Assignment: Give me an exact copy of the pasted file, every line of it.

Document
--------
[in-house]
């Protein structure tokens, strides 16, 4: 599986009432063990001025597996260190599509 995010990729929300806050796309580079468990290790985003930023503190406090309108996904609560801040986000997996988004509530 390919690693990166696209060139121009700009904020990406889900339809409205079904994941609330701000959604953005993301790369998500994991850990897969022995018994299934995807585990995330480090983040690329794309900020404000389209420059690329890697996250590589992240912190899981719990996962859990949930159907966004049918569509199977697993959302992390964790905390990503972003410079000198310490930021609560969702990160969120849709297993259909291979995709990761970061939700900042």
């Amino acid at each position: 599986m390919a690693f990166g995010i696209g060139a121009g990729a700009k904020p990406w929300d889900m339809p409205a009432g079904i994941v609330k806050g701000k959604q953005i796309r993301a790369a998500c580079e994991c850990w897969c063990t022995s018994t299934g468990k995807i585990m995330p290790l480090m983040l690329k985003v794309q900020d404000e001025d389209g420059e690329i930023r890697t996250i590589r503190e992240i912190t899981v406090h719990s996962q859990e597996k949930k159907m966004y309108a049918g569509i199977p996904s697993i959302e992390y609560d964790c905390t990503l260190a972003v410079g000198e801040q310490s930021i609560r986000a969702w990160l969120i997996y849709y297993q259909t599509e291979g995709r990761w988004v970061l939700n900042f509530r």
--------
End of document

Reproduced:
[in-house]
């Protein structure tokens, strides 16, 4: 599986009432063990001025597996260190599509 995010990729929300806050796309580079468990290790985003930023503190406090309108996904609560801040986000997996988004509530 390919690693990166696209060139121009700009904020990406889900339809409205079904994941609330701000959604953005993301790369998500994991850990897969022995018994299934995807585990995330480090983040690329794309900020404000389209420059690329890697996250590589992240912190899981719990996962859990949930159907966004049918569509199977697993959302992390964790905390990503972003410079000198310490930021609560969702990160969120849709297993259909291979995709990761970061939700900042």
């Amino acid at each position: 599986m390919a690693f990166g995010i696209g060139a121009g990729a700009k904020p990406w929300d889900m339809p409205a009432g079904i994941v609330k806050g701000k959604q953005i796309r993301a790369a998500c580079e994991c850990w897969c063990t022995s018994t299934g468990k995807i585990m995330p290790l480090m983040l690329k985003v794309q900020d404000e001025d389209g420059e690329i930023r890697t996250i590589r503190e992240i912190t899981v406090h719990s996962q859990e597996k949930k159907m966004y309108a049918g569509i199977p996904s697993i959302e992390y609560d964790c905390t990503l260190a972003v410079g000198e801040q310490s930021i609560r986000a969702w990160l969120i997996y849709y297993q259909t599509e291979g995709r990761w988004v970061l939700n900042f509530r």